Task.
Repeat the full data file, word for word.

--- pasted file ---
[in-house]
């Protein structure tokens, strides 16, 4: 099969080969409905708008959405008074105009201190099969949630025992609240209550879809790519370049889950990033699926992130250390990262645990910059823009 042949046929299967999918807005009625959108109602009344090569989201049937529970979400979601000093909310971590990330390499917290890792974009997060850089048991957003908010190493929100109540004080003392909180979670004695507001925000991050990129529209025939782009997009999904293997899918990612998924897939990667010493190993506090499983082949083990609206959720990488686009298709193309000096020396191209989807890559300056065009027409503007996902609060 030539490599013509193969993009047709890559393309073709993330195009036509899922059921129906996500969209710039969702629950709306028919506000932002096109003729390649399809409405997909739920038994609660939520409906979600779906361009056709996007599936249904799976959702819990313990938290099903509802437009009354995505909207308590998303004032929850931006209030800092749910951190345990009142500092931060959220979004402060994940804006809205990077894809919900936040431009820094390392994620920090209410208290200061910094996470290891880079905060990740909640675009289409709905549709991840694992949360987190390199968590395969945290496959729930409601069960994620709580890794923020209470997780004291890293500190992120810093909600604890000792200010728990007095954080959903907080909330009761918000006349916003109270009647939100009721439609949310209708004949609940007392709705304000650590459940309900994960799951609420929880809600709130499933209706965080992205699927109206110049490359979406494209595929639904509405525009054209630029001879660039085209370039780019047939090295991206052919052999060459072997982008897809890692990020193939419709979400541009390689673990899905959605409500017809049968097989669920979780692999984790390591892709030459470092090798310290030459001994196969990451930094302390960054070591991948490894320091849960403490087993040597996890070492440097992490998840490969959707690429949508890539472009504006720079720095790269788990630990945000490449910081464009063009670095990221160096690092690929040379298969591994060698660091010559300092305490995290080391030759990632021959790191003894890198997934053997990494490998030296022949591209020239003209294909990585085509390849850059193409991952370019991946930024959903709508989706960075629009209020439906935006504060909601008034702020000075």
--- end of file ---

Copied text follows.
[in-house]
């Protein structure tokens, strides 16, 4: 099969080969409905708008959405008074105009201190099969949630025992609240209550879809790519370049889950990033699926992130250390990262645990910059823009 042949046929299967999918807005009625959108109602009344090569989201049937529970979400979601000093909310971590990330390499917290890792974009997060850089048991957003908010190493929100109540004080003392909180979670004695507001925000991050990129529209025939782009997009999904293997899918990612998924897939990667010493190993506090499983082949083990609206959720990488686009298709193309000096020396191209989807890559300056065009027409503007996902609060 030539490599013509193969993009047709890559393309073709993330195009036509899922059921129906996500969209710039969702629950709306028919506000932002096109003729390649399809409405997909739920038994609660939520409906979600779906361009056709996007599936249904799976959702819990313990938290099903509802437009009354995505909207308590998303004032929850931006209030800092749910951190345990009142500092931060959220979004402060994940804006809205990077894809919900936040431009820094390392994620920090209410208290200061910094996470290891880079905060990740909640675009289409709905549709991840694992949360987190390199968590395969945290496959729930409601069960994620709580890794923020209470997780004291890293500190992120810093909600604890000792200010728990007095954080959903907080909330009761918000006349916003109270009647939100009721439609949310209708004949609940007392709705304000650590459940309900994960799951609420929880809600709130499933209706965080992205699927109206110049490359979406494209595929639904509405525009054209630029001879660039085209370039780019047939090295991206052919052999060459072997982008897809890692990020193939419709979400541009390689673990899905959605409500017809049968097989669920979780692999984790390591892709030459470092090798310290030459001994196969990451930094302390960054070591991948490894320091849960403490087993040597996890070492440097992490998840490969959707690429949508890539472009504006720079720095790269788990630990945000490449910081464009063009670095990221160096690092690929040379298969591994060698660091010559300092305490995290080391030759990632021959790191003894890198997934053997990494490998030296022949591209020239003209294909990585085509390849850059193409991952370019991946930024959903709508989706960075629009209020439906935006504060909601008034702020000075």